Quantifying acoustic survey uncertainty using Bayesian hierarchical modeling with an application to assessing Mysis relicta population densities in Lake Ontario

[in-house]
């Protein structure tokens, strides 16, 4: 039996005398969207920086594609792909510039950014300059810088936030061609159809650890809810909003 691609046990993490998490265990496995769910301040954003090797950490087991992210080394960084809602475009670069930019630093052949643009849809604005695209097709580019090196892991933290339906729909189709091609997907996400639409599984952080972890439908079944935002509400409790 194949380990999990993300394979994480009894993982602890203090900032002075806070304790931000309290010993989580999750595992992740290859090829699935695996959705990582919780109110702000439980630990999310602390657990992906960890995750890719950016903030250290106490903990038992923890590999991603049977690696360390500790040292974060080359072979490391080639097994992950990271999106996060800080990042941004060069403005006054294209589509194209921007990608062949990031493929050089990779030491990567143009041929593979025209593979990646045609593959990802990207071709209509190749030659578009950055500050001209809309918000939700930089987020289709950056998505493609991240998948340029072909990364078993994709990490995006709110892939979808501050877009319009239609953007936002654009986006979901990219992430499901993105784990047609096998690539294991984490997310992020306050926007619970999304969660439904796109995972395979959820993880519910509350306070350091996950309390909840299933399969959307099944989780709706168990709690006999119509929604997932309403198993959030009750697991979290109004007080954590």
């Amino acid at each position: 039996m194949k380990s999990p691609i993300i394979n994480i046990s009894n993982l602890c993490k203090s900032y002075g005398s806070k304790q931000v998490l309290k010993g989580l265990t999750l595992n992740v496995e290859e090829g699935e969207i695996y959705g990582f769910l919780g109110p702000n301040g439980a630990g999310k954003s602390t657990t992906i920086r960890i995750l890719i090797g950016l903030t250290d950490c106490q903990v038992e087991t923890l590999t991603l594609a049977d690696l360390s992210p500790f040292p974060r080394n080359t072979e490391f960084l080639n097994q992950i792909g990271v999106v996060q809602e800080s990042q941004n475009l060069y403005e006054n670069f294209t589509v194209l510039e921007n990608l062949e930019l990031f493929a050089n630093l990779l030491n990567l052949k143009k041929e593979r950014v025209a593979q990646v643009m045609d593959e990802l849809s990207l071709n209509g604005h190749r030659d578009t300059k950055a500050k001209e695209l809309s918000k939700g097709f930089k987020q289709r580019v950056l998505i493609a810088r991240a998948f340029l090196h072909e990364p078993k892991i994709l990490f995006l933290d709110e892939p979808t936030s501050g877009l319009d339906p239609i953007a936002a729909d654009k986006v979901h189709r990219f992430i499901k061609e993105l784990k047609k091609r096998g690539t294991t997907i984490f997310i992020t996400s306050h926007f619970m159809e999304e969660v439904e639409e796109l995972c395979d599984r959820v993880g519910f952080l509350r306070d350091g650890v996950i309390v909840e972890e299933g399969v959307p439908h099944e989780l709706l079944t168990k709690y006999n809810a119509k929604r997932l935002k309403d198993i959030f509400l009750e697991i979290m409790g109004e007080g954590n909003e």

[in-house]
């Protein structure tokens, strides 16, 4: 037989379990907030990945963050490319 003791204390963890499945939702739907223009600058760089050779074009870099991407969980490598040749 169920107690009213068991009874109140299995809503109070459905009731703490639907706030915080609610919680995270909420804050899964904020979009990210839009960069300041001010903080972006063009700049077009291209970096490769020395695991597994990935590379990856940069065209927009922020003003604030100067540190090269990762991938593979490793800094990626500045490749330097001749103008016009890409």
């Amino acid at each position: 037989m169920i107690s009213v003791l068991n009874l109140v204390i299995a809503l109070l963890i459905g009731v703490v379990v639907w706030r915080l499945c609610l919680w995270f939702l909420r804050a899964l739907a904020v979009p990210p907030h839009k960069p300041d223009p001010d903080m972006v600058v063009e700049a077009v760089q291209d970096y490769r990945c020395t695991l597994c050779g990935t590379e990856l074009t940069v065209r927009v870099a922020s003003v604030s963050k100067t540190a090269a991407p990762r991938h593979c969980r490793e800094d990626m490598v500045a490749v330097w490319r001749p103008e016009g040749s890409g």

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A Bayesian hierarchical model was applied to acoustic backscattering data collected on Mysis relicta (opossum shrimp) populations in Lake Ontario in 2005 to estimate the combined uncertainty in mean density estimates as well as the individual contributions to that uncertainty from the various information sources involved in the calculation including calibration, target strength determination, threshold specification and survey sampling design. Traditional estimation approaches often only take into account the variability associated with the survey design, while assuming that all other intermediate parameter estimates used in the calculations are fixed and known. Unfortunately, unaccounted for variation in the steps leading up to the global density estimate may make significant contributions to the uncertainty of density estimates. While other studies have used sensitivity analyses to demonstrate the degree to which uncertainty in the various input parameters can influence estimates, including the uncertainty directly as demonstrated here using a Bayesian hierarchical approach allows for a more transparent representation of the true uncertainty and the mechanisms needed for its reduction. A Bayesian analysis of the mysid data examined here indicates that increasing the sample size of biological collections used in the target strength regression prove to be a more direct and practical way of reducing the overall variation in mean density estimates than similar steps employed to increase the number of transects surveyed. A doubling of target strength net tow samples resulted in a 23% reduction in variance relative to an 11% reduction that resulted from doubling the number of survey transects. This is an important difference as doubling the number of survey transects would add 5 days to the survey whereas doubling the number of net tows would add only one day. Although these results are specific to this particular data set, the method described is general.

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